This one is not just a matter of degree. The Prophet warred and pillaged his way across the Arab world, saying convert or die.
Sure, ISIS does that too, but at least SOME of their converts are voluntary.
ISIS uses videos, magazines and evangelism to spread their word, giving deluded, evil loners a purpose in their lives.
And frankly, I’d just as soon let them all go join them—don’t stop them, track them
4. The Prophet Didn’t Have a Female Outreach Program
When the Prophet’s soldiers needed wives (or temporary wives as he allowed in the Koran) his army just grabbed them up at the next village or city on the conquest list.
ISIS at least takes time to woo them from afar.
ISIS had produced videos calling for Muslim women to come and join the Caliphate. They show them cooking and cleaning together for their virile warrior husbands. True, the reality is even harsher than that, but every pick up line is a bit of a sales job, right?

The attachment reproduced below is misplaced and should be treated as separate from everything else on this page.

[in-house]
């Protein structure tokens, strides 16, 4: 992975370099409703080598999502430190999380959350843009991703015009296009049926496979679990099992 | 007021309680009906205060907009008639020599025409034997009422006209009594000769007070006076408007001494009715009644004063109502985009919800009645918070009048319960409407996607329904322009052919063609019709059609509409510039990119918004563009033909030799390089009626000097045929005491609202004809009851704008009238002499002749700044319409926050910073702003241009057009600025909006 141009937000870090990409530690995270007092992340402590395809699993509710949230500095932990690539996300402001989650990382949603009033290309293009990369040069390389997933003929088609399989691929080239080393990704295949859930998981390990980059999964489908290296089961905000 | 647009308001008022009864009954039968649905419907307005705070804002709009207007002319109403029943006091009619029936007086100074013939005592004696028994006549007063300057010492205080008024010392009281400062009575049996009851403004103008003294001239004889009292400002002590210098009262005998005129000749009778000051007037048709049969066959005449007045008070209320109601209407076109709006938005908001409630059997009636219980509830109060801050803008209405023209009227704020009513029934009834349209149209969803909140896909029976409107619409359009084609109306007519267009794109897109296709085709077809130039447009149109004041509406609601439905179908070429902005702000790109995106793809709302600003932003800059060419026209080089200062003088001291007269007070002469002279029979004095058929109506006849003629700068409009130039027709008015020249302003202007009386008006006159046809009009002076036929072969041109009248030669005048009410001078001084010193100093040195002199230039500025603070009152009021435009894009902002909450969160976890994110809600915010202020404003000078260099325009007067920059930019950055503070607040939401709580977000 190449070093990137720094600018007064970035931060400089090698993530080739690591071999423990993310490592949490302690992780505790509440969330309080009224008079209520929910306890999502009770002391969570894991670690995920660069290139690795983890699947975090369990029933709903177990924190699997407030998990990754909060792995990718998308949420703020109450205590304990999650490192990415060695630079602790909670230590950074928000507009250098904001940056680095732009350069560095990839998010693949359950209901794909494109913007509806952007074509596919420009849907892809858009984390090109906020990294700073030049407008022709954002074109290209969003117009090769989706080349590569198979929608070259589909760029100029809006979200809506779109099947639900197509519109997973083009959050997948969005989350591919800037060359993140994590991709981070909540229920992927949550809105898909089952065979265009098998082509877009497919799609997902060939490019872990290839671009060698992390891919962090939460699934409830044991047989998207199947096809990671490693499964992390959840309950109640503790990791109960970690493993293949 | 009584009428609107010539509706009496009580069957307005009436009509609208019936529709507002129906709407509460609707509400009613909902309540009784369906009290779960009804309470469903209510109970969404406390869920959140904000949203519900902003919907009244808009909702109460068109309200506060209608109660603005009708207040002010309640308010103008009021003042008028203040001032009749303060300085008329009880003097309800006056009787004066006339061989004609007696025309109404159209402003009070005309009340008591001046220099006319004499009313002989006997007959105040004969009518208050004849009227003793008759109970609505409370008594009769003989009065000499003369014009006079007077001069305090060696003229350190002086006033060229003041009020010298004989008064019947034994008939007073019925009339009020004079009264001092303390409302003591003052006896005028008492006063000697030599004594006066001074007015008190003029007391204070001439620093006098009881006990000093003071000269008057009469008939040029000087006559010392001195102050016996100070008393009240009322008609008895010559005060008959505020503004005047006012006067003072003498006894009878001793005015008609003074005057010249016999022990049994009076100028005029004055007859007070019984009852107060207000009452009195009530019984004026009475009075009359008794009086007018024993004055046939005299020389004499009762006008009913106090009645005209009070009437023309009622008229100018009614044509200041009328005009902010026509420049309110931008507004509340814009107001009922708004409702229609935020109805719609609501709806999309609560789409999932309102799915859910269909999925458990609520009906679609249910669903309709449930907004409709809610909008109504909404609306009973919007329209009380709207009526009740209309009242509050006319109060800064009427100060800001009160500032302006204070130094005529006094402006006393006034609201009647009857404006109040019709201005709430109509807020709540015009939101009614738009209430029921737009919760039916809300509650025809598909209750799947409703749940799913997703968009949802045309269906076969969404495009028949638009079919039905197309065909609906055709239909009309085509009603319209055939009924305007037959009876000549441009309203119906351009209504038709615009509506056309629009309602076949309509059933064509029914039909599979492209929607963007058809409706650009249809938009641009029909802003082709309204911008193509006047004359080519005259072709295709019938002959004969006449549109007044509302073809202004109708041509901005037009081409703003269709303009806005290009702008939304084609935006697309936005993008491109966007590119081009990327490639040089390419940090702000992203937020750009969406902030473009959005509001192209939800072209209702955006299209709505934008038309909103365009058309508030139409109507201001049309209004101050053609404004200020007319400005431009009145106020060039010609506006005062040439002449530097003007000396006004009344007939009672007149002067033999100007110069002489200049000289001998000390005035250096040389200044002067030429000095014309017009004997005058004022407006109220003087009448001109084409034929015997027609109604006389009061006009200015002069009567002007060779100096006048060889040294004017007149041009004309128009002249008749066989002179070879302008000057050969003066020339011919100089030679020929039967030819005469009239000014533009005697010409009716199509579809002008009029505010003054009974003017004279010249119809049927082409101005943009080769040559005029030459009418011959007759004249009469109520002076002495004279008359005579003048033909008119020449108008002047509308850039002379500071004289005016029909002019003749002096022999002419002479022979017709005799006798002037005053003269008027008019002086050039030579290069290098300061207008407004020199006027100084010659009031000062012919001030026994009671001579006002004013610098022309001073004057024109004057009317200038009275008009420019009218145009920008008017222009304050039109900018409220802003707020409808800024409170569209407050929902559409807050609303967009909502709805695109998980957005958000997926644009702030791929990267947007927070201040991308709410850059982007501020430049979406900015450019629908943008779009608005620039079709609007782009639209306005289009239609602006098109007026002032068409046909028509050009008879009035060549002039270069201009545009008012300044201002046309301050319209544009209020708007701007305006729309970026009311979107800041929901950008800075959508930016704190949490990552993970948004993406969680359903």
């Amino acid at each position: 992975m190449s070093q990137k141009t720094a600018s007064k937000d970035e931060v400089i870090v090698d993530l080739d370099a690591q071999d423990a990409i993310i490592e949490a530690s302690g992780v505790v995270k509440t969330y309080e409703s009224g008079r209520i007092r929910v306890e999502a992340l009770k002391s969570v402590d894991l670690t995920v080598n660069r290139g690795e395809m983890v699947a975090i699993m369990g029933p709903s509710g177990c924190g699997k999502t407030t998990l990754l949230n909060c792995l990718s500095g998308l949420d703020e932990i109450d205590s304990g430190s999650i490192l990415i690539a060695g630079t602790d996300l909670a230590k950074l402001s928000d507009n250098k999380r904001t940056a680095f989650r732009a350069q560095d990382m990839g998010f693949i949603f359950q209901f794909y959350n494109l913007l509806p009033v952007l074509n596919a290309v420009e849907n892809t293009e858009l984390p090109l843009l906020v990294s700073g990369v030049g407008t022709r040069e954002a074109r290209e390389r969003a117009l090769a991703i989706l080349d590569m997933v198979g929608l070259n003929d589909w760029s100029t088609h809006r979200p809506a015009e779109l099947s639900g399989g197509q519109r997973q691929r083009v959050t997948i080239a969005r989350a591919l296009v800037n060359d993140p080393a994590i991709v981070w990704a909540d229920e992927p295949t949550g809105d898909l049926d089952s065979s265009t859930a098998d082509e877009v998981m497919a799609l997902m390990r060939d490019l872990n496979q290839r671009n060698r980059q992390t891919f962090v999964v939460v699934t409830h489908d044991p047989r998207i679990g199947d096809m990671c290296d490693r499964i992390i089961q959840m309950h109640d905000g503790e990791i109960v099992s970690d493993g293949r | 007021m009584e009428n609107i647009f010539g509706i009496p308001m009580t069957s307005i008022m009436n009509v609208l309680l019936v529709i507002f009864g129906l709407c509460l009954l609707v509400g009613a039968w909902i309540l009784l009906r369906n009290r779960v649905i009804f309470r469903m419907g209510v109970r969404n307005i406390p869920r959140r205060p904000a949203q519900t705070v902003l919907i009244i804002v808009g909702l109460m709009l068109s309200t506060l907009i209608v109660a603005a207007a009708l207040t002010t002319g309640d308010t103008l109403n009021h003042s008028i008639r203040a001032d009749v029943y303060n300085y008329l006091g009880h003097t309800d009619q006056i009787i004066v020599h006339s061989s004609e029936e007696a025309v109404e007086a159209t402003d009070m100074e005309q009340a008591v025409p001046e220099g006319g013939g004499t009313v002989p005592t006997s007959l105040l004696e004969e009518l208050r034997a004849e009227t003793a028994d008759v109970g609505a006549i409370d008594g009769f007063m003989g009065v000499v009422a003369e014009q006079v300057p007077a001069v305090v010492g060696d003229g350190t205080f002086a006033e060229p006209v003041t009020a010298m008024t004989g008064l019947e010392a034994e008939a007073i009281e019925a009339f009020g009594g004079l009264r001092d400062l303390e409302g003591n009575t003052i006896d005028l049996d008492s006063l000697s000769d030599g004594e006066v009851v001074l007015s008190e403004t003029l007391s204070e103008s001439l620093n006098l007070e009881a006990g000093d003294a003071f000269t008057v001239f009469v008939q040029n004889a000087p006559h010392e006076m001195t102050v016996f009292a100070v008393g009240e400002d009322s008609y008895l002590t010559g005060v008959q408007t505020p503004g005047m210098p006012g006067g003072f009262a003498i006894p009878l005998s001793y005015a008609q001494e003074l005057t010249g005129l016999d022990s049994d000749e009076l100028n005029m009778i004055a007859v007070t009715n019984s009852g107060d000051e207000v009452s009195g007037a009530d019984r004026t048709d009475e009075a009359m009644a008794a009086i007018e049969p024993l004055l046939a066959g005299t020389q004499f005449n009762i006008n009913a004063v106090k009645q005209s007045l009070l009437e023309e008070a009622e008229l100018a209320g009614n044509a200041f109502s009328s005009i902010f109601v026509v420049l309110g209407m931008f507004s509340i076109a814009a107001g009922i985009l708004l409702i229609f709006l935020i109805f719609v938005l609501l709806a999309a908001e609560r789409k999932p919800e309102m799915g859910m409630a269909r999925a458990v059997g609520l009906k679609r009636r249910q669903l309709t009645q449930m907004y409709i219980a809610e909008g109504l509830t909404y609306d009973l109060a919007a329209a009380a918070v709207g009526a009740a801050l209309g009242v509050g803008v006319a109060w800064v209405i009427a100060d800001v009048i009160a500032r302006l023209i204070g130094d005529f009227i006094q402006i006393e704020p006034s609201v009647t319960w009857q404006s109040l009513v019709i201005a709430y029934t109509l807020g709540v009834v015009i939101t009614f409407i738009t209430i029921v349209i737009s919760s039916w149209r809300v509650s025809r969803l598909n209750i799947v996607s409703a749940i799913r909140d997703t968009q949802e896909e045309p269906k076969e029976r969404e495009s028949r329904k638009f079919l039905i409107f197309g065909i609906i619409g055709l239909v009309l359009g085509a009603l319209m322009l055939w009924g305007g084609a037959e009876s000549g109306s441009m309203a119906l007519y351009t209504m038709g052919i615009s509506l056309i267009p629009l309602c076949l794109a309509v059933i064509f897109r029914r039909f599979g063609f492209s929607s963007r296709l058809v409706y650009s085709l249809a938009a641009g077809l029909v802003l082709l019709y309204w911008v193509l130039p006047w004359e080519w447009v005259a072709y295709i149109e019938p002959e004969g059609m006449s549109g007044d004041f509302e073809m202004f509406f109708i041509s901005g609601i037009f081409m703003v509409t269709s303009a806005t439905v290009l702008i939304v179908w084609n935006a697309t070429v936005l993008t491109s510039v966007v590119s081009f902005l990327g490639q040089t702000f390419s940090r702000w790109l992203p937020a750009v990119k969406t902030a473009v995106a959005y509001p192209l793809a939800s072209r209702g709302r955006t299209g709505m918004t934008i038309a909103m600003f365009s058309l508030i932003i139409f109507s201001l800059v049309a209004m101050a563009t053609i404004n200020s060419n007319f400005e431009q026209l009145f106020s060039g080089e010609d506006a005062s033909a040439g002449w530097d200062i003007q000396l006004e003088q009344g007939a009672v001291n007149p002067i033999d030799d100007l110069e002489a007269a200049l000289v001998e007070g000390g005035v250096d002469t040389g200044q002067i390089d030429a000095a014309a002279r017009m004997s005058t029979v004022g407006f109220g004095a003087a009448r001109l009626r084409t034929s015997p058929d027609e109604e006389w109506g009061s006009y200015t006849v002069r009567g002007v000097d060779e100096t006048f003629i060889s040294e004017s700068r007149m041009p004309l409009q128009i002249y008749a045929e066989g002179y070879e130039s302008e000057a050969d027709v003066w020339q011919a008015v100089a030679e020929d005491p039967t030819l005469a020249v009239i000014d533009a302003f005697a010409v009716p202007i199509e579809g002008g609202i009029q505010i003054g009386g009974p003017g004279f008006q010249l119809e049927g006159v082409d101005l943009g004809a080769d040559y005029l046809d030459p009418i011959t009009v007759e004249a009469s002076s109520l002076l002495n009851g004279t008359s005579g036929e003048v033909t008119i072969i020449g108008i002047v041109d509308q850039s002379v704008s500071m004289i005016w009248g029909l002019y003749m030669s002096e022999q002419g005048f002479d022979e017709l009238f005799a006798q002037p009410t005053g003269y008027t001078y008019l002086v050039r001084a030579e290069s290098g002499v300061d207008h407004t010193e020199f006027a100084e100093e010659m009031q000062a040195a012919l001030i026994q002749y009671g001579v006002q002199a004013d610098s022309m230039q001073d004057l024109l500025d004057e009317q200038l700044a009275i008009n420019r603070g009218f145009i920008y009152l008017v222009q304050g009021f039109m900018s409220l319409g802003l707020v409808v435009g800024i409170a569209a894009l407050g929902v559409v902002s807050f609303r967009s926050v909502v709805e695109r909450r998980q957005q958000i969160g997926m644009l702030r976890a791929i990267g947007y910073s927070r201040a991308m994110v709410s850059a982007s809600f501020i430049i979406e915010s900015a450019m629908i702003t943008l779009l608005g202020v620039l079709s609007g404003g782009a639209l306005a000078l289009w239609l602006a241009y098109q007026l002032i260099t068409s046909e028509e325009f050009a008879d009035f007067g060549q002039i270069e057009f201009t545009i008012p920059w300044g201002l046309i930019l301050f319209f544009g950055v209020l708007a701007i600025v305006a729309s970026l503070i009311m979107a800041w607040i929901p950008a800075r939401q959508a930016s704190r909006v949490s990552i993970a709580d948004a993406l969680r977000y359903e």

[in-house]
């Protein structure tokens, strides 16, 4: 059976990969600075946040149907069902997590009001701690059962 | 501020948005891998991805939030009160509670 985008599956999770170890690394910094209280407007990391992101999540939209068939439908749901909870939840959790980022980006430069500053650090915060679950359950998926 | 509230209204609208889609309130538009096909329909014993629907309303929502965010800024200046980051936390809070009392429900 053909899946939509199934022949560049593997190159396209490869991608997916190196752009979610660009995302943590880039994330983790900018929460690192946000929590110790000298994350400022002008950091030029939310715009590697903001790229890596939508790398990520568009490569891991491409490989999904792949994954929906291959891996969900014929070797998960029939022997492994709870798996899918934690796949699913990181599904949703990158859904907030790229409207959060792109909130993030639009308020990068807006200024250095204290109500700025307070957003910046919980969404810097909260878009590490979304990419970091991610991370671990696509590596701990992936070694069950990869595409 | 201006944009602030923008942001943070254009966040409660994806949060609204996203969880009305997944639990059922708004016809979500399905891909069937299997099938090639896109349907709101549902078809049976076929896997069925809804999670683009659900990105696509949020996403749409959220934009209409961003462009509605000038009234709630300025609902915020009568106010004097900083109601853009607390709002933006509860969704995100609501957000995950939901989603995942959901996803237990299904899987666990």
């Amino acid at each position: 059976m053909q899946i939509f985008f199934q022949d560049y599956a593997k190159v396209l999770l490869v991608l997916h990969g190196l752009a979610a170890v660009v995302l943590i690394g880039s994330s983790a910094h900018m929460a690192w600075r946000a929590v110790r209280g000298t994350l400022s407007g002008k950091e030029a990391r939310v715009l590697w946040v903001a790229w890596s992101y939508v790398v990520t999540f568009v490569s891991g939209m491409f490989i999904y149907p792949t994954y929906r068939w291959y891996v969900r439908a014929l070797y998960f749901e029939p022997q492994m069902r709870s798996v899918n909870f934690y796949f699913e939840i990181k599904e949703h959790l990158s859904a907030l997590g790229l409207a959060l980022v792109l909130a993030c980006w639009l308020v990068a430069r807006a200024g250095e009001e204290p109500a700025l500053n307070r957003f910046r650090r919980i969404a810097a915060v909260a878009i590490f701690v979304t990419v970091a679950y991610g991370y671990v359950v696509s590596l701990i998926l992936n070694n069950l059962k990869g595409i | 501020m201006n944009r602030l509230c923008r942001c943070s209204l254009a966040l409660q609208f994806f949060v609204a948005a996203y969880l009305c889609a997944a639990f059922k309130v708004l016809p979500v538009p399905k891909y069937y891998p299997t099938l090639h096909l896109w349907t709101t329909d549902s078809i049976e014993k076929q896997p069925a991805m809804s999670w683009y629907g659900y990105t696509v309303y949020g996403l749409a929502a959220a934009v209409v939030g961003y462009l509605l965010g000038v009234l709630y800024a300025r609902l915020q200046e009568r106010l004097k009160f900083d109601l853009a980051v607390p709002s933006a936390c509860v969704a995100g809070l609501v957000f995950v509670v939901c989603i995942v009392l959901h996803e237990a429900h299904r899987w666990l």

And oh, yeah, their propaganda doesn’t seem to be aimed at attracting 9 year olds.
5. The Prophet Didn’t Care about Your Abs
Now here is progress. This Egyptian ISIS recruit has produced a workout video for all the world to see.
Now, in the Prophet’s defense, when you are leading an army across arid, barren landscapes and you have to loot and pillage for your supper, you don’t have to worry that much about jumbo jihadis waddling though the wadis.
But ISIS didn’t selflessly keep this fitness fanatic to themselves; they shared him with the world. Now even infidels can go on a jihad against jiggle and become lean mean fighting machines.
Try to find even one example of this kind of generous spirit in the Prophet’s outreach.
6. The Prophet Waged a World War to Establish a Caliphate and Convert People